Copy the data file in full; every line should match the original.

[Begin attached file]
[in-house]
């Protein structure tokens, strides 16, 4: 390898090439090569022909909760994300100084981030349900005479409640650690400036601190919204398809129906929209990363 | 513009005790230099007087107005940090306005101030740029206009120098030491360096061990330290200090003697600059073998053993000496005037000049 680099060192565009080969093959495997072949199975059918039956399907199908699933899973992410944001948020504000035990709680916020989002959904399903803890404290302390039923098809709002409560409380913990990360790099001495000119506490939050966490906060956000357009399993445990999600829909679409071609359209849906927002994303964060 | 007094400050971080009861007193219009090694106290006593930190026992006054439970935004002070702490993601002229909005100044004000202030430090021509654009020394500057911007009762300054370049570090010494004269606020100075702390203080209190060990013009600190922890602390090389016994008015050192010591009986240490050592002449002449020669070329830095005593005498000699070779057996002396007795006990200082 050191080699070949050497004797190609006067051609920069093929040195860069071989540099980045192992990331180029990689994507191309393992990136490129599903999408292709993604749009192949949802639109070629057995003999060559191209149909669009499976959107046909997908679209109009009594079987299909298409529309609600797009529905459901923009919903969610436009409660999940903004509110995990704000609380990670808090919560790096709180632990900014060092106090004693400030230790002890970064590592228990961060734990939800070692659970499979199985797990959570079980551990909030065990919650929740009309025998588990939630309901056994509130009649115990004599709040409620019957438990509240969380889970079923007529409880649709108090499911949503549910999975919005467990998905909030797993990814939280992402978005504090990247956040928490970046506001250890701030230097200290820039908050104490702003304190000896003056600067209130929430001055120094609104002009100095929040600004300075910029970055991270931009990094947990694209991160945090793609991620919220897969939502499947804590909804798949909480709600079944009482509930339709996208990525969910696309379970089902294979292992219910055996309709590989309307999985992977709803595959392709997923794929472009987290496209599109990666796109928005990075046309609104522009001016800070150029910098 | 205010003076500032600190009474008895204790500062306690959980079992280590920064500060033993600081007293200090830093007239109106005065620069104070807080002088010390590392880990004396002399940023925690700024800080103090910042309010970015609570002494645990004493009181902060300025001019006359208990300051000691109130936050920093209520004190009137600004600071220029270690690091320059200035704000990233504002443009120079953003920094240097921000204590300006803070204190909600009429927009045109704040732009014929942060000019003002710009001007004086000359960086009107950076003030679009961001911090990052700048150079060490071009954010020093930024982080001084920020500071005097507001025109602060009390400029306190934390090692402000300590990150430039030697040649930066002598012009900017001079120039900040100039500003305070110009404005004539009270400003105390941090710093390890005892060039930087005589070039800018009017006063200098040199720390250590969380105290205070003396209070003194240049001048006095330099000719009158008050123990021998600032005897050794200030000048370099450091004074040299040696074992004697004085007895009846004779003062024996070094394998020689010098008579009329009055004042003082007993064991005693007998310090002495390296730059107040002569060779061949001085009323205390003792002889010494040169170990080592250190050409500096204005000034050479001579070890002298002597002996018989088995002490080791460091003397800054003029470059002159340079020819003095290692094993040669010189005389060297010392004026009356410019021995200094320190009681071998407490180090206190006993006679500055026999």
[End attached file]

[in-house]
């Protein structure tokens, strides 16, 4: 390898090439090569022909909760994300100084981030349900005479409640650690400036601190919204398809129906929209990363 | 513009005790230099007087107005940090306005101030740029206009120098030491360096061990330290200090003697600059073998053993000496005037000049 680099060192565009080969093959495997072949199975059918039956399907199908699933899973992410944001948020504000035990709680916020989002959904399903803890404290302390039923098809709002409560409380913990990360790099001495000119506490939050966490906060956000357009399993445990999600829909679409071609359209849906927002994303964060 | 007094400050971080009861007193219009090694106290006593930190026992006054439970935004002070702490993601002229909005100044004000202030430090021509654009020394500057911007009762300054370049570090010494004269606020100075702390203080209190060990013009600190922890602390090389016994008015050192010591009986240490050592002449002449020669070329830095005593005498000699070779057996002396007795006990200082 050191080699070949050497004797190609006067051609920069093929040195860069071989540099980045192992990331180029990689994507191309393992990136490129599903999408292709993604749009192949949802639109070629057995003999060559191209149909669009499976959107046909997908679209109009009594079987299909298409529309609600797009529905459901923009919903969610436009409660999940903004509110995990704000609380990670808090919560790096709180632990900014060092106090004693400030230790002890970064590592228990961060734990939800070692659970499979199985797990959570079980551990909030065990919650929740009309025998588990939630309901056994509130009649115990004599709040409620019957438990509240969380889970079923007529409880649709108090499911949503549910999975919005467990998905909030797993990814939280992402978005504090990247956040928490970046506001250890701030230097200290820039908050104490702003304190000896003056600067209130929430001055120094609104002009100095929040600004300075910029970055991270931009990094947990694209991160945090793609991620919220897969939502499947804590909804798949909480709600079944009482509930339709996208990525969910696309379970089902294979292992219910055996309709590989309307999985992977709803595959392709997923794929472009987290496209599109990666796109928005990075046309609104522009001016800070150029910098 | 205010003076500032600190009474008895204790500062306690959980079992280590920064500060033993600081007293200090830093007239109106005065620069104070807080002088010390590392880990004396002399940023925690700024800080103090910042309010970015609570002494645990004493009181902060300025001019006359208990300051000691109130936050920093209520004190009137600004600071220029270690690091320059200035704000990233504002443009120079953003920094240097921000204590300006803070204190909600009429927009045109704040732009014929942060000019003002710009001007004086000359960086009107950076003030679009961001911090990052700048150079060490071009954010020093930024982080001084920020500071005097507001025109602060009390400029306190934390090692402000300590990150430039030697040649930066002598012009900017001079120039900040100039500003305070110009404005004539009270400003105390941090710093390890005892060039930087005589070039800018009017006063200098040199720390250590969380105290205070003396209070003194240049001048006095330099000719009158008050123990021998600032005897050794200030000048370099450091004074040299040696074992004697004085007895009846004779003062024996070094394998020689010098008579009329009055004042003082007993064991005693007998310090002495390296730059107040002569060779061949001085009323205390003792002889010494040169170990080592250190050409500096204005000034050479001579070890002298002597002996018989088995002490080791460091003397800054003029470059002159340079020819003095290692094993040669010189005389060297010392004026009356410019021995200094320190009681071998407490180090206190006993006679500055026999």